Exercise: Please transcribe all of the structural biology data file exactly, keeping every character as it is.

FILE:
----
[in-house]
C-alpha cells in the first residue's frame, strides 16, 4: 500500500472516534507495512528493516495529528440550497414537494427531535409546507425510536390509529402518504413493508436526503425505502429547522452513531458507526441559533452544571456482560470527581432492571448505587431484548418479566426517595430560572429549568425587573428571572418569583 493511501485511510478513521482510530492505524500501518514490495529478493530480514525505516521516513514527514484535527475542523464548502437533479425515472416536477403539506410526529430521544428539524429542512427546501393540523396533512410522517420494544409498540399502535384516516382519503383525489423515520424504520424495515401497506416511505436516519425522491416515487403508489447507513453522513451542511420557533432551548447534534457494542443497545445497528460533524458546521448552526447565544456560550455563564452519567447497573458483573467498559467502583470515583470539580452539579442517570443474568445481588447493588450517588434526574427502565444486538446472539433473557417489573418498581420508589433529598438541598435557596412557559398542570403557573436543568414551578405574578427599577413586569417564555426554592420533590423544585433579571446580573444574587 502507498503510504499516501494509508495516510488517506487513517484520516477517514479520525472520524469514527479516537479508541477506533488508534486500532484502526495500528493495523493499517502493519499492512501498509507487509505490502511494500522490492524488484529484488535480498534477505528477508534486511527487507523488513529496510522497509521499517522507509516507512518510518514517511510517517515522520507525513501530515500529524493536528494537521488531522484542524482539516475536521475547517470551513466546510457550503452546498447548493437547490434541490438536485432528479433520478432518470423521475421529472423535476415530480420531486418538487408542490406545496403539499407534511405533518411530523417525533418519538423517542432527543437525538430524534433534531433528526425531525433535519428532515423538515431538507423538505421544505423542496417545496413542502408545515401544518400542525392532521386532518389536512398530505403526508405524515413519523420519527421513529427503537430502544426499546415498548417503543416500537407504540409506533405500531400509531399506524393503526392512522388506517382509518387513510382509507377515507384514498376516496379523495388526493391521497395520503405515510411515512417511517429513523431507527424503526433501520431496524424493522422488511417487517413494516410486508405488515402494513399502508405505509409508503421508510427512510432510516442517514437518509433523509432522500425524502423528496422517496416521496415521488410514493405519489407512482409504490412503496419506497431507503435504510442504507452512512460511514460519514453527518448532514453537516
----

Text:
[in-house]
C-alpha cells in the first residue's frame, strides 16, 4: 500500500472516534507495512528493516495529528440550497414537494427531535409546507425510536390509529402518504413493508436526503425505502429547522452513531458507526441559533452544571456482560470527581432492571448505587431484548418479566426517595430560572429549568425587573428571572418569583 493511501485511510478513521482510530492505524500501518514490495529478493530480514525505516521516513514527514484535527475542523464548502437533479425515472416536477403539506410526529430521544428539524429542512427546501393540523396533512410522517420494544409498540399502535384516516382519503383525489423515520424504520424495515401497506416511505436516519425522491416515487403508489447507513453522513451542511420557533432551548447534534457494542443497545445497528460533524458546521448552526447565544456560550455563564452519567447497573458483573467498559467502583470515583470539580452539579442517570443474568445481588447493588450517588434526574427502565444486538446472539433473557417489573418498581420508589433529598438541598435557596412557559398542570403557573436543568414551578405574578427599577413586569417564555426554592420533590423544585433579571446580573444574587 502507498503510504499516501494509508495516510488517506487513517484520516477517514479520525472520524469514527479516537479508541477506533488508534486500532484502526495500528493495523493499517502493519499492512501498509507487509505490502511494500522490492524488484529484488535480498534477505528477508534486511527487507523488513529496510522497509521499517522507509516507512518510518514517511510517517515522520507525513501530515500529524493536528494537521488531522484542524482539516475536521475547517470551513466546510457550503452546498447548493437547490434541490438536485432528479433520478432518470423521475421529472423535476415530480420531486418538487408542490406545496403539499407534511405533518411530523417525533418519538423517542432527543437525538430524534433534531433528526425531525433535519428532515423538515431538507423538505421544505423542496417545496413542502408545515401544518400542525392532521386532518389536512398530505403526508405524515413519523420519527421513529427503537430502544426499546415498548417503543416500537407504540409506533405500531400509531399506524393503526392512522388506517382509518387513510382509507377515507384514498376516496379523495388526493391521497395520503405515510411515512417511517429513523431507527424503526433501520431496524424493522422488511417487517413494516410486508405488515402494513399502508405505509409508503421508510427512510432510516442517514437518509433523509432522500425524502423528496422517496416521496415521488410514493405519489407512482409504490412503496419506497431507503435504510442504507452512512460511514460519514453527518448532514453537516